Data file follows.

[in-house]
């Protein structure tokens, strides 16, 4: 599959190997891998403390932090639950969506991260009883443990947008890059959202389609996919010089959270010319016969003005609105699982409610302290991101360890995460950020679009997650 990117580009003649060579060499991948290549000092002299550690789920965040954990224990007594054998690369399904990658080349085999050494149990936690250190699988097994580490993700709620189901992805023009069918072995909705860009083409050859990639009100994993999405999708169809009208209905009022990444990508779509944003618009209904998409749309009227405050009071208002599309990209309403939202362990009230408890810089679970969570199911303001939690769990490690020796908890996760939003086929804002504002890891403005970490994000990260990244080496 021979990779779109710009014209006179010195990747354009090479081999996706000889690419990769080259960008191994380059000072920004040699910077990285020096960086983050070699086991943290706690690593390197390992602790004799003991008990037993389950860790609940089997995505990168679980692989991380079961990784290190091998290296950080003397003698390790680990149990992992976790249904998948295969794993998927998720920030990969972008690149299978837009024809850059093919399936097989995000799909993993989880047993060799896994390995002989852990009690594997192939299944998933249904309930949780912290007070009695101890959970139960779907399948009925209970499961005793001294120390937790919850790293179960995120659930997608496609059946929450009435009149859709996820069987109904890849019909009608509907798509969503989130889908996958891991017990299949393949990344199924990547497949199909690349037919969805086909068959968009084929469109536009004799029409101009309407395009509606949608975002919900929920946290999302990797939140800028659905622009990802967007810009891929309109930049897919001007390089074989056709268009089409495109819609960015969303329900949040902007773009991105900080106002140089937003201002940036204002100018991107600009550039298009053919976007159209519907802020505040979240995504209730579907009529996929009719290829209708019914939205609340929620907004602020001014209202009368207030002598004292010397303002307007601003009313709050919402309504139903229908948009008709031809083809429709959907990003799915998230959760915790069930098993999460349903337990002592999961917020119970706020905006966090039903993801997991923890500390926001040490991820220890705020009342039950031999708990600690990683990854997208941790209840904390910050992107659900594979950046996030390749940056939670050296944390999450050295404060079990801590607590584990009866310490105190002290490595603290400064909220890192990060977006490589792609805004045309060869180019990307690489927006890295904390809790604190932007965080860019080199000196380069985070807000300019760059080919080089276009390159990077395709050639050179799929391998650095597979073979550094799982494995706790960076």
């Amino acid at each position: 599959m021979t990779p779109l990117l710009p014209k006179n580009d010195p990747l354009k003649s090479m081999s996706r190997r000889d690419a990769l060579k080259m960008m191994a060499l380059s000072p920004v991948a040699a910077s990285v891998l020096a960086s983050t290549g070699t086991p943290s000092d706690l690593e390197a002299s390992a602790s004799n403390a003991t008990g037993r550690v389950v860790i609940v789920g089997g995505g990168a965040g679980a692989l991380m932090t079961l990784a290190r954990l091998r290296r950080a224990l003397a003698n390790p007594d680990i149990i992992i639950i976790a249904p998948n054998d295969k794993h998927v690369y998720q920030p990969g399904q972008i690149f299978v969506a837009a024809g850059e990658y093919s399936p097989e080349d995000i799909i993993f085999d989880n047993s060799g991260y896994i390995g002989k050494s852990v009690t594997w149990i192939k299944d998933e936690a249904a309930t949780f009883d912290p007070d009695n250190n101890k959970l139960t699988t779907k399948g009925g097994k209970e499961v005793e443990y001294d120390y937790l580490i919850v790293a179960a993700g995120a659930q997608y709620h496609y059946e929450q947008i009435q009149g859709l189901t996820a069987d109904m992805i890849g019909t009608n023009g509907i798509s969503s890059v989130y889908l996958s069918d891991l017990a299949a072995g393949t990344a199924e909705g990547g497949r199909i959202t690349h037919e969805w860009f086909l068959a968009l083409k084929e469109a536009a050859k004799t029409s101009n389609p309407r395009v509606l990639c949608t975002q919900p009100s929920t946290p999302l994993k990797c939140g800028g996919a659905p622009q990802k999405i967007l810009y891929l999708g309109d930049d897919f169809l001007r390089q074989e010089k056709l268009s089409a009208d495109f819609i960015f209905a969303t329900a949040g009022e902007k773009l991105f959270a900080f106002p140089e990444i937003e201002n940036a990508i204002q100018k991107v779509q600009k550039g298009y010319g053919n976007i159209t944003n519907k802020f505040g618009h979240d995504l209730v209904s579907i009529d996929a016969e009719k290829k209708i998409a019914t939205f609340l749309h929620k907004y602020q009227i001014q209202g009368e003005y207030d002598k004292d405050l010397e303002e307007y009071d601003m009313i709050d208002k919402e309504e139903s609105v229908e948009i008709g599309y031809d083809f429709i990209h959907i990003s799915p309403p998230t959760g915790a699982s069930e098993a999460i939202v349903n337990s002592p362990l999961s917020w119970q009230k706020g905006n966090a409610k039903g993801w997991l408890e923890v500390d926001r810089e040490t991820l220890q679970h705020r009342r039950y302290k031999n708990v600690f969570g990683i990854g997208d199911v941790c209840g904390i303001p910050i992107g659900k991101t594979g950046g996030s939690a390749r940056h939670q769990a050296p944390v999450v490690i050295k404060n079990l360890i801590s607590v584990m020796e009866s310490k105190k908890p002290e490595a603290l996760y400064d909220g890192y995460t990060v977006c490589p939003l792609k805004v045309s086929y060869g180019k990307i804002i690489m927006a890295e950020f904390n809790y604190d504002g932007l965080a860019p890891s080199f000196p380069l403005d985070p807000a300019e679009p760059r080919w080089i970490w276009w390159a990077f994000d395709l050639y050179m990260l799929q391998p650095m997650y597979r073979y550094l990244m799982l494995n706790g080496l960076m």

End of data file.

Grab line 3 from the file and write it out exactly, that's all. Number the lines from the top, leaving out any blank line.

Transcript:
């Amino acid at each position: 599959m021979t990779p779109l990117l710009p014209k006179n580009d010195p990747l354009k003649s090479m081999s996706r190997r000889d690419a990769l060579k080259m960008m191994a060499l380059s000072p920004v991948a040699a910077s990285v891998l020096a960086s983050t290549g070699t086991p943290s000092d706690l690593e390197a002299s390992a602790s004799n403390a003991t008990g037993r550690v389950v860790i609940v789920g089997g995505g990168a965040g679980a692989l991380m932090t079961l990784a290190r954990l091998r290296r950080a224990l003397a003698n390790p007594d680990i149990i992992i639950i976790a249904p998948n054998d295969k794993h998927v690369y998720q920030p990969g399904q972008i690149f299978v969506a837009a024809g850059e990658y093919s399936p097989e080349d995000i799909i993993f085999d989880n047993s060799g991260y896994i390995g002989k050494s852990v009690t594997w149990i192939k299944d998933e936690a249904a309930t949780f009883d912290p007070d009695n250190n101890k959970l139960t699988t779907k399948g009925g097994k209970e499961v005793e443990y001294d120390y937790l580490i919850v790293a179960a993700g995120a659930q997608y709620h496609y059946e929450q947008i009435q009149g859709l189901t996820a069987d109904m992805i890849g019909t009608n023009g509907i798509s969503s890059v989130y889908l996958s069918d891991l017990a299949a072995g393949t990344a199924e909705g990547g497949r199909i959202t690349h037919e969805w860009f086909l068959a968009l083409k084929e469109a536009a050859k004799t029409s101009n389609p309407r395009v509606l990639c949608t975002q919900p009100s929920t946290p999302l994993k990797c939140g800028g996919a659905p622009q990802k999405i967007l810009y891929l999708g309109d930049d897919f169809l001007r390089q074989e010089k056709l268009s089409a009208d495109f819609i960015f209905a969303t329900a949040g009022e902007k773009l991105f959270a900080f106002p140089e990444i937003e201002n940036a990508i204002q100018k991107v779509q600009k550039g298009y010319g053919n976007i159209t944003n519907k802020f505040g618009h979240d995504l209730v209904s579907i009529d996929a016969e009719k290829k209708i998409a019914t939205f609340l749309h929620k907004y602020q009227i001014q209202g009368e003005y207030d002598k004292d405050l010397e303002e307007y009071d601003m009313i709050d208002k919402e309504e139903s609105v229908e948009i008709g599309y031809d083809f429709i990209h959907i990003s799915p309403p998230t959760g915790a699982s069930e098993a999460i939202v349903n337990s002592p362990l999961s917020w119970q009230k706020g905006n966090a409610k039903g993801w997991l408890e923890v500390d926001r810089e040490t991820l220890q679970h705020r009342r039950y302290k031999n708990v600690f969570g990683i990854g997208d199911v941790c209840g904390i303001p910050i992107g659900k991101t594979g950046g996030s939690a390749r940056h939670q769990a050296p944390v999450v490690i050295k404060n079990l360890i801590s607590v584990m020796e009866s310490k105190k908890p002290e490595a603290l996760y400064d909220g890192y995460t990060v977006c490589p939003l792609k805004v045309s086929y060869g180019k990307i804002i690489m927006a890295e950020f904390n809790y604190d504002g932007l965080a860019p890891s080199f000196p380069l403005d985070p807000a300019e679009p760059r080919w080089i970490w276009w390159a990077f994000d395709l050639y050179m990260l799929q391998p650095m997650y597979r073979y550094l990244m799982l494995n706790g080496l960076m």